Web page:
The truth is that although I am 100% Italian, I was born in Canada and have Ice hockey in my veins.  I actually made a film more than a few films about hockey and hockey culture.  Great news is that my award winning hockey film is now online where anyone can watch it for free.  It’s here at the NAB website.

SHINNY: The Hockey in All of Us



The Hockey in All of Us.


In 2001 my award winning NFB film about Shinny hockey carried the byline, The hockey in all of us.  I think that perhaps during the Olympics that phrase could never ring more true.
This past week, my film about cultural traditions which laid out the “unwritten rules” of the game as a way of describing the origins of our love of hockey, was finally released online this past week by the after a long rights clearing and thanks to a very persistent University professor who insists on using it as a teaching tool.
After ten years, I watched the film again in the midst of Olympic angst and it dawned on me how much of Canadian Hockey culture is screaming back toward that little game we first experience in a backyard, pond or frozen river.  A few things struck me.  First, the NHL has moved to many outdoor games and these traditions as a way to connect fans to hockey and the outdoor experience.  It’s a bit strange that while they are creating open, outdoor artificial Ice rinks in LA and other cities, the fact is that some of the places I filmed just over ten years ago no longer naturally freeze over.  A small, short testament to climate change.
I don’t live in Canada anymore, i’m sitting in a balmy 14 degrees in Florence Italy as I write this, but somehow I still watch team Canada and need to know how the boys (and girls) are doing.  My film dedicated scenes to women’s hockey and demonstrated that a Shinny rink was “a place to play” for young girls and women when they couldn’t get on any other ice.  The Shinny rink already had the necessary rules and a perfect hockey democracy in place before cities and organizations needed to wake up and provide ice time for women’s hockey.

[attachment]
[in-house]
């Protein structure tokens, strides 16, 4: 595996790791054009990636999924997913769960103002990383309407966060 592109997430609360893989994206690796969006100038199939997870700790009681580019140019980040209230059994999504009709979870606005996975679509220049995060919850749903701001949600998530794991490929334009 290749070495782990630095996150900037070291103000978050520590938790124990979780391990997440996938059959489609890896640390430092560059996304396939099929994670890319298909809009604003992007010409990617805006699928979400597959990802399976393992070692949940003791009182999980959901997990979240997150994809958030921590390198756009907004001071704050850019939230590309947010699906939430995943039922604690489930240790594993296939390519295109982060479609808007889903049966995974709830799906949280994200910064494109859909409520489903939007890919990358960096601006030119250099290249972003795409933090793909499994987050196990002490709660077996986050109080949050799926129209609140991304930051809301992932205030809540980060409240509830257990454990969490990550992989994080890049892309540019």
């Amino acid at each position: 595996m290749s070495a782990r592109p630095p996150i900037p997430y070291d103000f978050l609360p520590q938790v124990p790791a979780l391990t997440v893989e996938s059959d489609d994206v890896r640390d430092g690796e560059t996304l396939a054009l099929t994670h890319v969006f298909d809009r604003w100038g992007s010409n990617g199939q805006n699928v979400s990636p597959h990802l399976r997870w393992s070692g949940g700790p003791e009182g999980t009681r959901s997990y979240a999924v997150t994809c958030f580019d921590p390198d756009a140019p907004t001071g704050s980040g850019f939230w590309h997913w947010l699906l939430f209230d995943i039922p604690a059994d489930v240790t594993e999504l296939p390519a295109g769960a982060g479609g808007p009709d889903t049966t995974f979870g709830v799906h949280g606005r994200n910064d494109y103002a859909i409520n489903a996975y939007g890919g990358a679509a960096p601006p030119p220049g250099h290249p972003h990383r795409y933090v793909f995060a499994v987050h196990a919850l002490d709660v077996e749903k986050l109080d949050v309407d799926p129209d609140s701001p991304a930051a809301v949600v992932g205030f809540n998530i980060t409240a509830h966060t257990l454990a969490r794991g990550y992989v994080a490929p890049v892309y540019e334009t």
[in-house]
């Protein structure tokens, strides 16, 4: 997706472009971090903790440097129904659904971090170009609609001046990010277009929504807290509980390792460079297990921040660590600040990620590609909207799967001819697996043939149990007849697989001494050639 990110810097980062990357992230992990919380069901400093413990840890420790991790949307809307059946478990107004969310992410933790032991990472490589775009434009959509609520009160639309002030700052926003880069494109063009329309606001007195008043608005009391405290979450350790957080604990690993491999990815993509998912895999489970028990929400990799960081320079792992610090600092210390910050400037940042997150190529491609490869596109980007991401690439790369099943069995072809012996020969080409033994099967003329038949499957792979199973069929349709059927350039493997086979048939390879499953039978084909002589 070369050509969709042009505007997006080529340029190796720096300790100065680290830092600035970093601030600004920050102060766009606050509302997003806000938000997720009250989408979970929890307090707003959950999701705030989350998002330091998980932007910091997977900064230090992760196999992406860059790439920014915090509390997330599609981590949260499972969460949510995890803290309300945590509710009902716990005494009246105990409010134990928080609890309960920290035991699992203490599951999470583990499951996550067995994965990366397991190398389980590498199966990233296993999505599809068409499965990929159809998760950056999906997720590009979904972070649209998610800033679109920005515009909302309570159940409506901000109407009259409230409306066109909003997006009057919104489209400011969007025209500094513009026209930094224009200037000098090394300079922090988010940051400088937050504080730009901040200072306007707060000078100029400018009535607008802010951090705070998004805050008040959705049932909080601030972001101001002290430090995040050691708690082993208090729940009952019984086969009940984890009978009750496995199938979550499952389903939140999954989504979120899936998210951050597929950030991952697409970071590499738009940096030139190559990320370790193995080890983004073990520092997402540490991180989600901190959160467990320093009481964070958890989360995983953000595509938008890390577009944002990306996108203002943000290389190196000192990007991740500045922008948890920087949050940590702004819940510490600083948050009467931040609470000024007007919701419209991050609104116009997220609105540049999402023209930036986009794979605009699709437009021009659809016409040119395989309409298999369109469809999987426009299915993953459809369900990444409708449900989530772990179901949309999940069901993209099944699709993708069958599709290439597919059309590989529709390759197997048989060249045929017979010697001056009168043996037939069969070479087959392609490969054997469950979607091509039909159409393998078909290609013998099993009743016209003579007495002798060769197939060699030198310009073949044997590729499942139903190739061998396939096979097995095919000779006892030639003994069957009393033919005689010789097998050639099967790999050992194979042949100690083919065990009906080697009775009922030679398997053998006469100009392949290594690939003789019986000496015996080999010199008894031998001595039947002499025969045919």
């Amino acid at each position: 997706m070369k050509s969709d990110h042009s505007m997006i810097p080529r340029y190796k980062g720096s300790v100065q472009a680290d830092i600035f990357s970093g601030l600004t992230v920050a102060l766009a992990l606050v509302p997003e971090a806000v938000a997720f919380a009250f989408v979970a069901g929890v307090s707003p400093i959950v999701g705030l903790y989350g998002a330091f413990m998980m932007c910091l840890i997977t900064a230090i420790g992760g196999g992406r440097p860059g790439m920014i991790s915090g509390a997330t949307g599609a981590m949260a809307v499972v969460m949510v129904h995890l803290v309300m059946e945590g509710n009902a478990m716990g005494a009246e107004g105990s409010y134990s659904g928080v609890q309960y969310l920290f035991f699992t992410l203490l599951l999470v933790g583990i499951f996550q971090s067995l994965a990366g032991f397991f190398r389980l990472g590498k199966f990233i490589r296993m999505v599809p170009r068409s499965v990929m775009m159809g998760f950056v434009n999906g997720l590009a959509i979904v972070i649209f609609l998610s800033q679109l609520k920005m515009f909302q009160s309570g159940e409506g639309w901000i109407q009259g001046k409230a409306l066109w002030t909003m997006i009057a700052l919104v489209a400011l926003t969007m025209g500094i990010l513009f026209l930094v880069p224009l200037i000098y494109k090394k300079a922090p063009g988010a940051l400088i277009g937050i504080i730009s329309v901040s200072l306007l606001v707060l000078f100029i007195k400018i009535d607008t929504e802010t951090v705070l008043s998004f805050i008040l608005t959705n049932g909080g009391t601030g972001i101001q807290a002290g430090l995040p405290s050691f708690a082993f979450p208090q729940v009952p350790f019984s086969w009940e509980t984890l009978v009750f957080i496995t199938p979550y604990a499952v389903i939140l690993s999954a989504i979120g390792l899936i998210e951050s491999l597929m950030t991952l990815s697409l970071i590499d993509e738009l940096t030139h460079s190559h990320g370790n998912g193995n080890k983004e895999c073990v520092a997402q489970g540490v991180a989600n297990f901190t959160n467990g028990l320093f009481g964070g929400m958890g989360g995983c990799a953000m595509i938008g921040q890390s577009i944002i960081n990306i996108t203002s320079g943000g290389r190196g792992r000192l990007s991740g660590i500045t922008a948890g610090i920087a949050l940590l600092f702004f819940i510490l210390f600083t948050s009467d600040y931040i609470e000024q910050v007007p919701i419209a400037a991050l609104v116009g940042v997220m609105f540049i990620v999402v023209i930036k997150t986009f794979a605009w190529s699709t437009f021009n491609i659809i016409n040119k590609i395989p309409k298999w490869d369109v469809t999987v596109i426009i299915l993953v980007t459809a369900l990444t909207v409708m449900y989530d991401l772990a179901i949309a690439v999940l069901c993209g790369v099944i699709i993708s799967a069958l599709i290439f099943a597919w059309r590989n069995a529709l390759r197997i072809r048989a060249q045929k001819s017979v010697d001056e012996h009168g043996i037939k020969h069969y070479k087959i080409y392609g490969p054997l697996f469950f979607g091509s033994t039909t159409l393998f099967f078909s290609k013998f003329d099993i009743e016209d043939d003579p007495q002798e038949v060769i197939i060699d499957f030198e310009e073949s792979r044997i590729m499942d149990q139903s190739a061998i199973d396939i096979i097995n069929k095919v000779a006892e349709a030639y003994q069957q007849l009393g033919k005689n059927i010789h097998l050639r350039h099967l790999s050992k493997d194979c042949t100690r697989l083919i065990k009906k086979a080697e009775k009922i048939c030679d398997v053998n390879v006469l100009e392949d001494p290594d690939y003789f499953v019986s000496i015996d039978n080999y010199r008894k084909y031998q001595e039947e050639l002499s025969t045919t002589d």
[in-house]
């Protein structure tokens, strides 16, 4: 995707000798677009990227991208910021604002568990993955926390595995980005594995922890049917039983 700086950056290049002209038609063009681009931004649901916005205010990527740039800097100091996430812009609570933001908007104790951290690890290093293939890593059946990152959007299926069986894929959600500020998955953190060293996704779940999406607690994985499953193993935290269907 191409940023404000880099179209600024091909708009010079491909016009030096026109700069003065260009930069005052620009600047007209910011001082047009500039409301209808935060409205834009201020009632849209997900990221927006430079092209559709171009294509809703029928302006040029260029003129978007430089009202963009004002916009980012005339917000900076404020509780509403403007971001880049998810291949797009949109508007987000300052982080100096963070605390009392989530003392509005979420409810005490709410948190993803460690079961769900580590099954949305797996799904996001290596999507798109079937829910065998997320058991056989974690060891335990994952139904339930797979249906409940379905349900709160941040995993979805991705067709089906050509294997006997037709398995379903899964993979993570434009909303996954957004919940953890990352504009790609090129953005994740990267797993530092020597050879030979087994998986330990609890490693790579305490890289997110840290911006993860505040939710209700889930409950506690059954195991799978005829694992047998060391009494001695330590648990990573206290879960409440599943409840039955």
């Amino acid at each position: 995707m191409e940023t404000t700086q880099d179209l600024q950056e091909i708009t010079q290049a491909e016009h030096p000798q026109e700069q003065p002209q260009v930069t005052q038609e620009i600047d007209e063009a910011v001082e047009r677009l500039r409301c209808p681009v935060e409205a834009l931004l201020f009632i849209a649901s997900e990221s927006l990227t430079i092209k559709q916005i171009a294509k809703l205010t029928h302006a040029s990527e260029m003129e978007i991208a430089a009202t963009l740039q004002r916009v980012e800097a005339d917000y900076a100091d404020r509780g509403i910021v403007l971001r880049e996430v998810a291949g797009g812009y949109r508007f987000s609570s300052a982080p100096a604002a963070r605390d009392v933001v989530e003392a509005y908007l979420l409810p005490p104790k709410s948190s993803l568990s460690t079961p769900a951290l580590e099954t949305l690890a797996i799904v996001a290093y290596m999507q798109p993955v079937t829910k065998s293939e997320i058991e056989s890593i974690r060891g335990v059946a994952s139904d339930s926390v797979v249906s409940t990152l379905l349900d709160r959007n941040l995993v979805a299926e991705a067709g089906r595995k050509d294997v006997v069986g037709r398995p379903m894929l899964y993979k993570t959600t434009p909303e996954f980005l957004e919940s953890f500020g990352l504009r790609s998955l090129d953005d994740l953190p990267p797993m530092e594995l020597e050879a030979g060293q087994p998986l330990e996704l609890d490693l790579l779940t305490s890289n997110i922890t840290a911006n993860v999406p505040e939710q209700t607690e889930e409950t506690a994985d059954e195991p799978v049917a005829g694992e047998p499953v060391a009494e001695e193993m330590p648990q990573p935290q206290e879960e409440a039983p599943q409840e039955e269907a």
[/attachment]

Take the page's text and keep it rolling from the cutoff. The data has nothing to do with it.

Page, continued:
On Thursday the women’s team will be going for gold in Sochi and an whole country’s identity for a few short weeks will be focused on whether we can assert world dominance on the rink,  the arena we take most pride in as a nation.
What will bring people in front of their television set, or the thing that will force them to tune in on the radio in the car is the very essence of the Canadian values we all learn when we first strap on our skates and experience the game outdoors where it began.  Those values of being tough, not only against your opponent but against the weather and also the value of friendships, teamwork and camaraderie that come with the game.
It’s a reminder that Canada is a small nation: all in it together. Canada wants to assert itself to the world through, not just the game, but through the way only Canadians live, experience and understand it.
This all might be a nostalgic ex-pat missing winter and the occasional hockey game on Saturday night or my weekly shinny game with the boys, but I think it’s more than that. It’s the reminder of every cool hockey thing that ever happened to any Canadian and some that happened to me.  Like the time I ate milk and cookies in Ken Dryden’s office when he was President of the Maple Leafs, or the time I got to wear a Canada Cup ring (Denis Hull) and a 1967 Maple Leafs Stanley cup ring (jimmy Papin) on either hand in a bar in Northern Ontario.
Either way.  Hockey binds us because it gives us each this kind of unique story and the first one usually starts on a cold night, with the feeling of flying alone on the ice on two thin rails as your balance and strength are challenged for the first time.  No matter what you do from that point on, you’re hooked!
Go Canada Go!